Archive - News Article
August 3rd, 2011
On Wednesday evening, the Fox Township Supervisors heard testimony from several residents regarding the township's proposed zoning ordinance and map amendments. As part of the proposed zoning ordinance, the township is looking to specify requirements for outdoor furnaces, woodburners, oil and gas wells and windmills.
Supervisor Randy Gradizzi said he is happy with the outdoor furnace ordinance but wants to look at setback issues for the water course.
"It's an important issue and we're not going to move too quick," said Mike Keller, supervisor chairman.
The CWF (Championship Wrestling Federation) is returning to the area to present the "Ridgway Rumble" Saturday night, with bell-time slated for 7 p.m. Doors open at 6 p.m.
"I'm so excited for the show to take place," Bill "Powerhouse" Hughes said. "The Elk County region is our home away from home. We're hoping to get up there more often."
The show is a benefit for James Bodien and his family. He was diagnosed with Huntington's Disease, a disorder passed down through families in which certain nerve cells in the brain waste away or degenerate.
Necessary revisions have been made to a competitive program contract and the county's Housing Rehabilitation Program.
Rainy weather Wednesday morning did little to dampen the spirits of a handful of area youth who turned out for Kaulmont Park's annual Activity Day.
According to Liz Dippold, a recreation assistant at the park who has been involved with the event for the past four years, typically the event is attended by around 30 youngsters, many of whom live near the park. While this year's numbers were slightly lower, likely due to the weather, the participants were eager to take part in a variety of events that included a Frisbee throw, soccer kick, obstacle course and archery shoot.
With the creation of Elk County's veterans' task force only a few months old, county commissioners heard about another program Tuesday morning during a bimonthly board meeting.
Karen Leithner, hospice manager for Community Nurses, Inc. based out of St. Marys, informed commissioners Tuesday of a new initiative, "We Honor Veterans."
A new Women in the Outdoors event, aimed at introducing area women to outdoor activities in a friendly, laid-back, non-competitive atmosphere, is coming to Elk County on Sunday, Aug. 14 at the St. Marys Sportsmen's Club.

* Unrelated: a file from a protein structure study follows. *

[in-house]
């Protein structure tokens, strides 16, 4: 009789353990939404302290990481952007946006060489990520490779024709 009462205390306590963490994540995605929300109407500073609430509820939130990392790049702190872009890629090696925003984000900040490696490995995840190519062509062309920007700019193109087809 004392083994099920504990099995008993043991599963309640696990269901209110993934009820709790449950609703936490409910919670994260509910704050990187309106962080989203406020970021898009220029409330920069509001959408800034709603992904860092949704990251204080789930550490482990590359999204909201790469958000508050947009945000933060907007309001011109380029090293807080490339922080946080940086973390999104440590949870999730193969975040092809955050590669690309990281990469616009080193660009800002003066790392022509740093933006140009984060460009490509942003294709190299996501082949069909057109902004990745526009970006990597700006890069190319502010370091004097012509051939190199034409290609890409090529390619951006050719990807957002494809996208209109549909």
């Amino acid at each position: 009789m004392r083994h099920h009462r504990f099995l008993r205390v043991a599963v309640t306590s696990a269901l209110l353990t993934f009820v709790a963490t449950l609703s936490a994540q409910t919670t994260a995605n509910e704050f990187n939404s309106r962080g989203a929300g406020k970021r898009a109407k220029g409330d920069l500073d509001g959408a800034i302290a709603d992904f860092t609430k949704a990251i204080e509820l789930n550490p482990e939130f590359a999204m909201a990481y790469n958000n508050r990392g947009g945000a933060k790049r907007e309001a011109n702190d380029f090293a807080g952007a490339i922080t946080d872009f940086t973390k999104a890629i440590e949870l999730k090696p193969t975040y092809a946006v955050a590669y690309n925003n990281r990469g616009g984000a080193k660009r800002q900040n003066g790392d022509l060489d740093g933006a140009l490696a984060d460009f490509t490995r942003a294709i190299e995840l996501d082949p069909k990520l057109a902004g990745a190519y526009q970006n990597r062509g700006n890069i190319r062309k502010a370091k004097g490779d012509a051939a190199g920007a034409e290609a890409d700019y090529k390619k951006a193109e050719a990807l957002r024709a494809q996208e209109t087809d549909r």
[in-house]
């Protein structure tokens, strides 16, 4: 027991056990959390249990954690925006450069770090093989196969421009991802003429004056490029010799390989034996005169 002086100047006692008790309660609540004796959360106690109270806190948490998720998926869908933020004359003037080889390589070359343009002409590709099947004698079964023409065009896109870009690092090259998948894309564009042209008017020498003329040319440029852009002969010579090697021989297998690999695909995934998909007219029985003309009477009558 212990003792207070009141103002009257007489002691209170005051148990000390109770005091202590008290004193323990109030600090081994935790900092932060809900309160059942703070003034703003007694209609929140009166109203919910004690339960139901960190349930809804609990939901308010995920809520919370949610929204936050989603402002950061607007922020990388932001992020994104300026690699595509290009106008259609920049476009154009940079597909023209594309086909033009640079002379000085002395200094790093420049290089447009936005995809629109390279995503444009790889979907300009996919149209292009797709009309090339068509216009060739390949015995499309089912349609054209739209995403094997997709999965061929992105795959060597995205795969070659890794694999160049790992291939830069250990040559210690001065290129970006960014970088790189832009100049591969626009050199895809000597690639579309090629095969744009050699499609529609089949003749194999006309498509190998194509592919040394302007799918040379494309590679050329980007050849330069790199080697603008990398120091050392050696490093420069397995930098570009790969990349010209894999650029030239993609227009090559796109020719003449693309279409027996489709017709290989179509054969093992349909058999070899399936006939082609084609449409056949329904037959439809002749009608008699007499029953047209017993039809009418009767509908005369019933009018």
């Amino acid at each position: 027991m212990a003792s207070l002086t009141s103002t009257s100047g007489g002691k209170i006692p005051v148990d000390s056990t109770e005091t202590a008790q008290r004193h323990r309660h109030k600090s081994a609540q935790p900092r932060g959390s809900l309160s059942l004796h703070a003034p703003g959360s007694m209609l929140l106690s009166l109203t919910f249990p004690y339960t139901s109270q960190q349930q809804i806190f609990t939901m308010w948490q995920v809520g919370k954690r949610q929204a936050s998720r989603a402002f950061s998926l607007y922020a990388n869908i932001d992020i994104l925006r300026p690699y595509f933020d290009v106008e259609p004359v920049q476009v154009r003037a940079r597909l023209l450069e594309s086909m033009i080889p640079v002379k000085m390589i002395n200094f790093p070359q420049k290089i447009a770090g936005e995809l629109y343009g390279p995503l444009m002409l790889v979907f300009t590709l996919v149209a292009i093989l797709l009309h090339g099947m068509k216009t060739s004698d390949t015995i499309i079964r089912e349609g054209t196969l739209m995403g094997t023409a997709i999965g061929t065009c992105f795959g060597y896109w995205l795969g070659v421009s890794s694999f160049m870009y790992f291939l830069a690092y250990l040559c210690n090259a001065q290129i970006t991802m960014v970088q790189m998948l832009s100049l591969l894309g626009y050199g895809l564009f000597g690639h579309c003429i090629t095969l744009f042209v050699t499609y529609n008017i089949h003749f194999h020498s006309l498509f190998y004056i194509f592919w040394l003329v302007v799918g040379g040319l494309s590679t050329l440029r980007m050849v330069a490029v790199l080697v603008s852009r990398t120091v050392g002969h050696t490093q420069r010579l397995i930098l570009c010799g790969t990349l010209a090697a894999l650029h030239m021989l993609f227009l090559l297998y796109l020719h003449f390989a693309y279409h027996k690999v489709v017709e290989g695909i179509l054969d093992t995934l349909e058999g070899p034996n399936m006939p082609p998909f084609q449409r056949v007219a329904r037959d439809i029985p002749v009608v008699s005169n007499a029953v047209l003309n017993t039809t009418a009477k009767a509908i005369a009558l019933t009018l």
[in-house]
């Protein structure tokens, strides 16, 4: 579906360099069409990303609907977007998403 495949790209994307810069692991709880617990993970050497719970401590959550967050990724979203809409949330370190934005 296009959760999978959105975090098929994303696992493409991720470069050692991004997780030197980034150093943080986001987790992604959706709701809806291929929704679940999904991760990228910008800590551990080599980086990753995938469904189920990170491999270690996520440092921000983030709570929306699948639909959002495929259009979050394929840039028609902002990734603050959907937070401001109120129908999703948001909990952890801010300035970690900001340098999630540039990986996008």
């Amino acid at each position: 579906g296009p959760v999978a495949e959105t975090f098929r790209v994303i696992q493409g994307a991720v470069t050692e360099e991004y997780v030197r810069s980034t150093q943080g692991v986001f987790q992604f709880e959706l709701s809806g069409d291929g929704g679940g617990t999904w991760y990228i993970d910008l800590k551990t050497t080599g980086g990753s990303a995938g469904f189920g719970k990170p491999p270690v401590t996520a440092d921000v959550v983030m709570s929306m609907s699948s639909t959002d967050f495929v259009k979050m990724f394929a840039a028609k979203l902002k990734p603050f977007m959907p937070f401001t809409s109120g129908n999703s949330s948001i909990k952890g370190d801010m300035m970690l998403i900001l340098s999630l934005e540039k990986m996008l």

The day-long event, running from 8:15 a.m. to 5 p.m., is being hosted by the local Wapiti Roost chapter of the National Wild Turkey Federation (NWTF) and is sponsored by the Pennsylvania Game Commission.
At the request of Washington Street resident Vicky Mazzaferro, members of city council approved having the city complete a traffic and engineering study for all of Washington Street during Monday evening's city council meeting.
According to City Manager Dave Greene, Mazzaferro recently sent a letter to the city explaining that vehicles parked along the north side of Washington Street create a line of sight obstruction for individuals attempting to pull in and out of the driveways located along that roadway.
Members of city council took a stand against tax increases during their meeting on Monday evening, proposing no increase for next year's city budget.
Councilman Bob Roberts first brought up the idea, remarking that he believed making the declaration now would help streamline the budget process later this year.
"I would suggest that council take a stand and declare no tax increase. That way, all of the managers and all of the department heads know how to plan a budget that does not include a tax increase," Roberts said.
Bavarian Fall Fest organizers are seeking qualified local vendors for the upcoming event taking place September 23 to 25 throughout downtown St. Marys.
Now in its second year, organizers are continuing to secure an array of vendors such as crafters, artists, food vendors, nonprofit organizations, home-based businesses, schools and clubs, to set up shop for a festive fall weekend.
"We are trying to keep the event to local vendors," said organizer Dolly Wehler. "We need vendors; we have everything else lined up."
According to Elk County Conservation District Manager Steve Putt, the noxious and invasive weed survey is receiving a positive response from county residents.
Putt has surveyed over 290 acres of land, finding the common Bush Honeysuckle and thistle plants on every site.
As of the last Conservation District meeting, Monday July 25, Putt has completed 11 of his 12 scheduled surveys.
"I'm finding a lot of Bush Honeysuckle, the stuff seems to be everywhere in this county," Putt said. "Thistle of course is everywhere, bull thistle and the other thistles."